A teacher has held an empty chair in her classroom for over 50 years as a symbol of acceptance and inclusion

Let me tell you a short story about a very important teacher who basically got me on the path of writing. Every time during the school year, she wrote a short poem to all her students. Something to celebrate the celebration itself, something to honor her theme, something to let us know she cares about us and wishes us the best. I still have everything saved.

It’s the little things that matter to the student. So you can all thank her for being able to read my little writings, as these little words inspired me to write my own. Today we take a look at another incredible teacher who has always had a spare chair in his classroom throughout his 52 years of teaching.

Before we dive in, please don’t forget to leave your memories of your teachers in the comments below, upvote the story if you like stories like this, and of course, follow the author to make their day a little better!

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Daniel Gill has kept an empty chair in the middle of his class throughout his 52-year teaching career, but what’s the story behind it?

Image credits: CBS New York

Teachers are like wizards; with their one set of gimmicks, they somehow manage to get the important points across. If one does not work, then another method must be used. But one has been used by teacher Daniel Gill, 75, throughout his 52-year career.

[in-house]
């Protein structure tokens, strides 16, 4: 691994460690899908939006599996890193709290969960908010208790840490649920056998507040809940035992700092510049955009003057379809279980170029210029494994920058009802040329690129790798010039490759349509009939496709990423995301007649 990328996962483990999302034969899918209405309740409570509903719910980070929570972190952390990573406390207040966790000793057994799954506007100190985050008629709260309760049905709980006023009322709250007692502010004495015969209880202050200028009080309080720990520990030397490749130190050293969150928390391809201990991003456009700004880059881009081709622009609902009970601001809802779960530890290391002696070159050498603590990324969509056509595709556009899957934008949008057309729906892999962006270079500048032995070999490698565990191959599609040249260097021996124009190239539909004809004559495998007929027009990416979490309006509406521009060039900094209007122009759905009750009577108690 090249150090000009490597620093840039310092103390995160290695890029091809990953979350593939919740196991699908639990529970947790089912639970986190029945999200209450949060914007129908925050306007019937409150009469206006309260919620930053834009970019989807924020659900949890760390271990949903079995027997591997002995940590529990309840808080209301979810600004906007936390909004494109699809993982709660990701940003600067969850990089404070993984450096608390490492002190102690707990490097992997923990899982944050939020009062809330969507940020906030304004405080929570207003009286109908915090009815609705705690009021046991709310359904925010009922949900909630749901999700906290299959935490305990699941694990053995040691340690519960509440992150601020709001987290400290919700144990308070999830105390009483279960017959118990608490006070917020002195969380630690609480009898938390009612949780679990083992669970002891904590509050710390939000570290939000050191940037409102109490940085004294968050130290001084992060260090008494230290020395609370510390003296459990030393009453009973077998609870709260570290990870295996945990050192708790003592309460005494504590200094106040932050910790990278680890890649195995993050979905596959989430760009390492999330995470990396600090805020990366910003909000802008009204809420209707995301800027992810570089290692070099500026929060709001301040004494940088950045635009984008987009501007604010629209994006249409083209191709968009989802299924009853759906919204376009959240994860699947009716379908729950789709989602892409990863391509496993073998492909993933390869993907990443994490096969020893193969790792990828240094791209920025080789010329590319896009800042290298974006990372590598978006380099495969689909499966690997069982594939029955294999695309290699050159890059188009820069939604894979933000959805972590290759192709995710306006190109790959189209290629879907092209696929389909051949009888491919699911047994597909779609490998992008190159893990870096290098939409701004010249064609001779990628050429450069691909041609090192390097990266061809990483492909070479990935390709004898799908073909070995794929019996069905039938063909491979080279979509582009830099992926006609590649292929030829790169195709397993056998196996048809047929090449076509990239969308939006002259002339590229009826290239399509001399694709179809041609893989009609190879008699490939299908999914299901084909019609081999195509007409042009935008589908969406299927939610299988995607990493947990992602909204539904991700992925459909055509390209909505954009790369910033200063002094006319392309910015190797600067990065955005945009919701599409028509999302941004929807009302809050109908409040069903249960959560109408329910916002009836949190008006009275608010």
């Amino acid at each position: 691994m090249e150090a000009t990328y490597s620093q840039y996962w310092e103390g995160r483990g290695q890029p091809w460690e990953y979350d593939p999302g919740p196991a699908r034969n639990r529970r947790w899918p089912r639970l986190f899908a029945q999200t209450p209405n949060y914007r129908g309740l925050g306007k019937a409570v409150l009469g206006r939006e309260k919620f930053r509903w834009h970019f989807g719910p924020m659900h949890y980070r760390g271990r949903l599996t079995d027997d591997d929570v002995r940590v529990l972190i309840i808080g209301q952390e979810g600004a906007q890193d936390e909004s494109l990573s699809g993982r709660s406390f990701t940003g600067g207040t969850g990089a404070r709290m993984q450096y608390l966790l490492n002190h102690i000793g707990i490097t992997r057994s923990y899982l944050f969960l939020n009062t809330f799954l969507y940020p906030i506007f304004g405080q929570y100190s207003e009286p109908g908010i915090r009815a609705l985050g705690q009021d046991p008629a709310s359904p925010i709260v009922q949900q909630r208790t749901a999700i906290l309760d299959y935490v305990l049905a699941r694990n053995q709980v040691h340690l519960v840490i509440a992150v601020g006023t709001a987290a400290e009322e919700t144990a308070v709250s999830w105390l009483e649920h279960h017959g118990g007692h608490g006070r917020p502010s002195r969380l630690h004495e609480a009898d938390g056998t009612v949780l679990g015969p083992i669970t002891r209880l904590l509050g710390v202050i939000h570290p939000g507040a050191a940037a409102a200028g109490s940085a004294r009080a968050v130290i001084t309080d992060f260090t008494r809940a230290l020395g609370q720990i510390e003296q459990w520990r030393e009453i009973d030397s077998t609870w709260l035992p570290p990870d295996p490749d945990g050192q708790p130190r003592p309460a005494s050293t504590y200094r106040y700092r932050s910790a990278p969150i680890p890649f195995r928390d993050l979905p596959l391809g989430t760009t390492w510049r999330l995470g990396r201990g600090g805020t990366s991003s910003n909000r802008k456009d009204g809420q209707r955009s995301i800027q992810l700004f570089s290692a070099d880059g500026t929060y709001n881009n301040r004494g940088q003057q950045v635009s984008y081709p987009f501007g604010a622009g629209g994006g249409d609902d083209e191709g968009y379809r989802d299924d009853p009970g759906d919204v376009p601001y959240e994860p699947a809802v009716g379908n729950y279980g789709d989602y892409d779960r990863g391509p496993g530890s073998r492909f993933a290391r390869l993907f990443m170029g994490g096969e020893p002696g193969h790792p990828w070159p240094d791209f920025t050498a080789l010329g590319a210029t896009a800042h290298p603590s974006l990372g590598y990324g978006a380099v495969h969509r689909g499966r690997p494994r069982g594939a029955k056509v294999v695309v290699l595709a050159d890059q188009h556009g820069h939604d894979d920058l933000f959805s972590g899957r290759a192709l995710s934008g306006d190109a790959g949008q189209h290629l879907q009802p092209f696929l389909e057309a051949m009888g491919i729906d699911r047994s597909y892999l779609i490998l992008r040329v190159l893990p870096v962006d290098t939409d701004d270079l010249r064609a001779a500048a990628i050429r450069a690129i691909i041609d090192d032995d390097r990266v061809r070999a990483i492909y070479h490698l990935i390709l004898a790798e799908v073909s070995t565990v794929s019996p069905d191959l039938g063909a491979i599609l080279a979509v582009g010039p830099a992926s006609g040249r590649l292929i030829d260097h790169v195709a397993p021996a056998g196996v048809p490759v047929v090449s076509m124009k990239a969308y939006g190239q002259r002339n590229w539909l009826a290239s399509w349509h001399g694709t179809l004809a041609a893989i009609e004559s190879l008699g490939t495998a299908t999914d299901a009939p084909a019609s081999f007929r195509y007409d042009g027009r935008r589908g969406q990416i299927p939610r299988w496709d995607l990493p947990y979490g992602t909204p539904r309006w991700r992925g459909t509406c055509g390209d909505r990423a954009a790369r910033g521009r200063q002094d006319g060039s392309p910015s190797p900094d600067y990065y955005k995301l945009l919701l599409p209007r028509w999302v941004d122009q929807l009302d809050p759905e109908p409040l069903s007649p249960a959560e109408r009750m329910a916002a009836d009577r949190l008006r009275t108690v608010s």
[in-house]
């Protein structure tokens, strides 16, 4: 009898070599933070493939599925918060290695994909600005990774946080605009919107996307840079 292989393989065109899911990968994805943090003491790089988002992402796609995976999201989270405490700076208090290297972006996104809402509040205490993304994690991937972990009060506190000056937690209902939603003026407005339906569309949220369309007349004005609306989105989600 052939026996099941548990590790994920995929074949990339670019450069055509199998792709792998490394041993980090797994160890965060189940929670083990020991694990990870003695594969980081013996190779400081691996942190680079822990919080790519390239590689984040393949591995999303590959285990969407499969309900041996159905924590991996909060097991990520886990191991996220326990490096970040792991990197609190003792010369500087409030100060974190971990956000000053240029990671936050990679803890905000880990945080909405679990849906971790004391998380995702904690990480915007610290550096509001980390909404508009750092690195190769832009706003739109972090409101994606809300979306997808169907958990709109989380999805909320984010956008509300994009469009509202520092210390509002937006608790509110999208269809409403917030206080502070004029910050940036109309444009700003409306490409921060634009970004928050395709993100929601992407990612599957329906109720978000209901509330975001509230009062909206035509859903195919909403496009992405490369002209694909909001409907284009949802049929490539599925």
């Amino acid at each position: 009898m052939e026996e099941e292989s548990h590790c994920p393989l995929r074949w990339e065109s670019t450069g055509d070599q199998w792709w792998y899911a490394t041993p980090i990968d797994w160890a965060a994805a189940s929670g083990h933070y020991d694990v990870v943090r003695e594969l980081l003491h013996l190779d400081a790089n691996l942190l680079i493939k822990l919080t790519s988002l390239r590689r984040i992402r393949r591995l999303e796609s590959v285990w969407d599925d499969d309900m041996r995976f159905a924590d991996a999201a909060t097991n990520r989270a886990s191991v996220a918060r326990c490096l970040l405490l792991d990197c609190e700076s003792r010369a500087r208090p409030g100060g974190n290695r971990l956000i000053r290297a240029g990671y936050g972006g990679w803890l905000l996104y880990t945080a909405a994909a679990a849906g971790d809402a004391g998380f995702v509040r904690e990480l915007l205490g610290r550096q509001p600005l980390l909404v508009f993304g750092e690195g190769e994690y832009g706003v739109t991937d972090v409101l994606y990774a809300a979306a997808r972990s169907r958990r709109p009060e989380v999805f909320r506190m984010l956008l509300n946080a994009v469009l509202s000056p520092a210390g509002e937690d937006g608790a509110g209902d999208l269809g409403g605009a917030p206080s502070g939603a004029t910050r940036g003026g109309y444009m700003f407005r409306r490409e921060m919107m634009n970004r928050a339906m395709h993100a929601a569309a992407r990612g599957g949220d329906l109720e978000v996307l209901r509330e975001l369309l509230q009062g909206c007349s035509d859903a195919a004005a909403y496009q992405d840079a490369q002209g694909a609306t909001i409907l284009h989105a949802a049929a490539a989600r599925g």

Since the 1970s, his class in Glenfield High School, Montclair, New Jersey, put an extra chair in the center of the room. This is not a method of punishment and not a reserved seat for an admin or a parent. But it serves as a reminder for both Dan and his students. A reminder to stay kind.

“Every year I give classes about the civil rights movement on Martin Luther King Jr.’s birthday,” Dan said. TODAY. “I wanted to personally connect students with what it means.”

It ties into a time when he was himself but a 9 year old schoolboy about to celebrate his birthday with his best friend Archie.

Image credits: CBS New York

In the 1950s, when Dan was 9 years old, he and his best friend Archie went to a birthday party in the same apartment building where Dan lived. With gifts in hand, the boys arrived and knocked on the door, waiting for the festivities to begin.

The mother of the child who was celebrating his birthday opened the door and invited Daniel to come in, but looking at Archie told him that there were no more chairs left.